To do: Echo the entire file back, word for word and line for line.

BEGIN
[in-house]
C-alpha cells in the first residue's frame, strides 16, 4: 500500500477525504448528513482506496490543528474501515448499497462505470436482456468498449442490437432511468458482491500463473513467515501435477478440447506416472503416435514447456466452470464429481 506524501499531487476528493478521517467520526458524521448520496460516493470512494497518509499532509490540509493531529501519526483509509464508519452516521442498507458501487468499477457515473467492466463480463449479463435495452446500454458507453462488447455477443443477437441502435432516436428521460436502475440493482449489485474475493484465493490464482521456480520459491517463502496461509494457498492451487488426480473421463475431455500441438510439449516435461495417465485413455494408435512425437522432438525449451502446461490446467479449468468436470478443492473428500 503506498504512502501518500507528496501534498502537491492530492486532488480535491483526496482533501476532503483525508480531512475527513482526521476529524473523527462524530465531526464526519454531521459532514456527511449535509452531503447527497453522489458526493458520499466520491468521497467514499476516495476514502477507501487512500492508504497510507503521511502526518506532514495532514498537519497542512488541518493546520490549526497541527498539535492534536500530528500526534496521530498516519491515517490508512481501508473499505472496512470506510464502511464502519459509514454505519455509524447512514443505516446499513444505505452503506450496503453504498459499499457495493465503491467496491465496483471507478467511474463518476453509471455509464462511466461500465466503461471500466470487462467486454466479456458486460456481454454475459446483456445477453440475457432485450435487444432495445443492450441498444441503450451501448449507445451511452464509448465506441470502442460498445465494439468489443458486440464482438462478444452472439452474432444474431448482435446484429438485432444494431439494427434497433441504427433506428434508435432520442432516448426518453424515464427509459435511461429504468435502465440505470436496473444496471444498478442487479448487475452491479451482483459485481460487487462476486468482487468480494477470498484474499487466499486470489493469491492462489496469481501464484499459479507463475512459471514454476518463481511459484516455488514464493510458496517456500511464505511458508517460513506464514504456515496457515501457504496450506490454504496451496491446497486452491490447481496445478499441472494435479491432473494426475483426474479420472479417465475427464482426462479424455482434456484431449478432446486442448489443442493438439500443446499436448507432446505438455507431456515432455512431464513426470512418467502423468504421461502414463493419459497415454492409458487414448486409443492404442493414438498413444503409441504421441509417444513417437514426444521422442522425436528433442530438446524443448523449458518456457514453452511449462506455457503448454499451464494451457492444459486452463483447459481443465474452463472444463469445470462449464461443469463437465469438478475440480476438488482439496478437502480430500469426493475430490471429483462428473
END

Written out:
[in-house]
C-alpha cells in the first residue's frame, strides 16, 4: 500500500477525504448528513482506496490543528474501515448499497462505470436482456468498449442490437432511468458482491500463473513467515501435477478440447506416472503416435514447456466452470464429481 506524501499531487476528493478521517467520526458524521448520496460516493470512494497518509499532509490540509493531529501519526483509509464508519452516521442498507458501487468499477457515473467492466463480463449479463435495452446500454458507453462488447455477443443477437441502435432516436428521460436502475440493482449489485474475493484465493490464482521456480520459491517463502496461509494457498492451487488426480473421463475431455500441438510439449516435461495417465485413455494408435512425437522432438525449451502446461490446467479449468468436470478443492473428500 503506498504512502501518500507528496501534498502537491492530492486532488480535491483526496482533501476532503483525508480531512475527513482526521476529524473523527462524530465531526464526519454531521459532514456527511449535509452531503447527497453522489458526493458520499466520491468521497467514499476516495476514502477507501487512500492508504497510507503521511502526518506532514495532514498537519497542512488541518493546520490549526497541527498539535492534536500530528500526534496521530498516519491515517490508512481501508473499505472496512470506510464502511464502519459509514454505519455509524447512514443505516446499513444505505452503506450496503453504498459499499457495493465503491467496491465496483471507478467511474463518476453509471455509464462511466461500465466503461471500466470487462467486454466479456458486460456481454454475459446483456445477453440475457432485450435487444432495445443492450441498444441503450451501448449507445451511452464509448465506441470502442460498445465494439468489443458486440464482438462478444452472439452474432444474431448482435446484429438485432444494431439494427434497433441504427433506428434508435432520442432516448426518453424515464427509459435511461429504468435502465440505470436496473444496471444498478442487479448487475452491479451482483459485481460487487462476486468482487468480494477470498484474499487466499486470489493469491492462489496469481501464484499459479507463475512459471514454476518463481511459484516455488514464493510458496517456500511464505511458508517460513506464514504456515496457515501457504496450506490454504496451496491446497486452491490447481496445478499441472494435479491432473494426475483426474479420472479417465475427464482426462479424455482434456484431449478432446486442448489443442493438439500443446499436448507432446505438455507431456515432455512431464513426470512418467502423468504421461502414463493419459497415454492409458487414448486409443492404442493414438498413444503409441504421441509417444513417437514426444521422442522425436528433442530438446524443448523449458518456457514453452511449462506455457503448454499451464494451457492444459486452463483447459481443465474452463472444463469445470462449464461443469463437465469438478475440480476438488482439496478437502480430500469426493475430490471429483462428473